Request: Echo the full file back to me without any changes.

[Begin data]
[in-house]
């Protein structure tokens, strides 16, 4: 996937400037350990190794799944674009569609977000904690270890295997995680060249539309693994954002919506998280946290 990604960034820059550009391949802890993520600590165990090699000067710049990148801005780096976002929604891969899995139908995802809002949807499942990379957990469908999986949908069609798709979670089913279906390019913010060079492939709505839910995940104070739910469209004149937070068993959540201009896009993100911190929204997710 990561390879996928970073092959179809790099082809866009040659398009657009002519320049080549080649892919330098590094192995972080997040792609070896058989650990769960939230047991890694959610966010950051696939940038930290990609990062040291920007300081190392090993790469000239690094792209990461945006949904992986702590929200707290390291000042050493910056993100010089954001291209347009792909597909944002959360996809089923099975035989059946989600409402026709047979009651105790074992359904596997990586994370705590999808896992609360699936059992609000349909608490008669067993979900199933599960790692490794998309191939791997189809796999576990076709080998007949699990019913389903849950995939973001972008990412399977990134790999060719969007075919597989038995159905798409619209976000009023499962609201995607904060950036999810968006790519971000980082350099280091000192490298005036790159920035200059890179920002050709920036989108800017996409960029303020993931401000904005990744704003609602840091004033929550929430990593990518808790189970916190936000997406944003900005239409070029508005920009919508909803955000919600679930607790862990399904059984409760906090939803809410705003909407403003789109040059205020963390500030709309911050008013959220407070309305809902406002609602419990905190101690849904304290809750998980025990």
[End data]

[in-house]
């Protein structure tokens, strides 16, 4: 996937400037350990190794799944674009569609977000904690270890295997995680060249539309693994954002919506998280946290 990604960034820059550009391949802890993520600590165990090699000067710049990148801005780096976002929604891969899995139908995802809002949807499942990379957990469908999986949908069609798709979670089913279906390019913010060079492939709505839910995940104070739910469209004149937070068993959540201009896009993100911190929204997710 990561390879996928970073092959179809790099082809866009040659398009657009002519320049080549080649892919330098590094192995972080997040792609070896058989650990769960939230047991890694959610966010950051696939940038930290990609990062040291920007300081190392090993790469000239690094792209990461945006949904992986702590929200707290390291000042050493910056993100010089954001291209347009792909597909944002959360996809089923099975035989059946989600409402026709047979009651105790074992359904596997990586994370705590999808896992609360699936059992609000349909608490008669067993979900199933599960790692490794998309191939791997189809796999576990076709080998007949699990019913389903849950995939973001972008990412399977990134790999060719969007075919597989038995159905798409619209976000009023499962609201995607904060950036999810968006790519971000980082350099280091000192490298005036790159920035200059890179920002050709920036989108800017996409960029303020993931401000904005990744704003609602840091004033929550929430990593990518808790189970916190936000997406944003900005239409070029508005920009919508909803955000919600679930607790862990399904059984409760906090939803809410705003909407403003789109040059205020963390500030709309911050008013959220407070309305809902406002609602419990905190101690849904304290809750998980025990």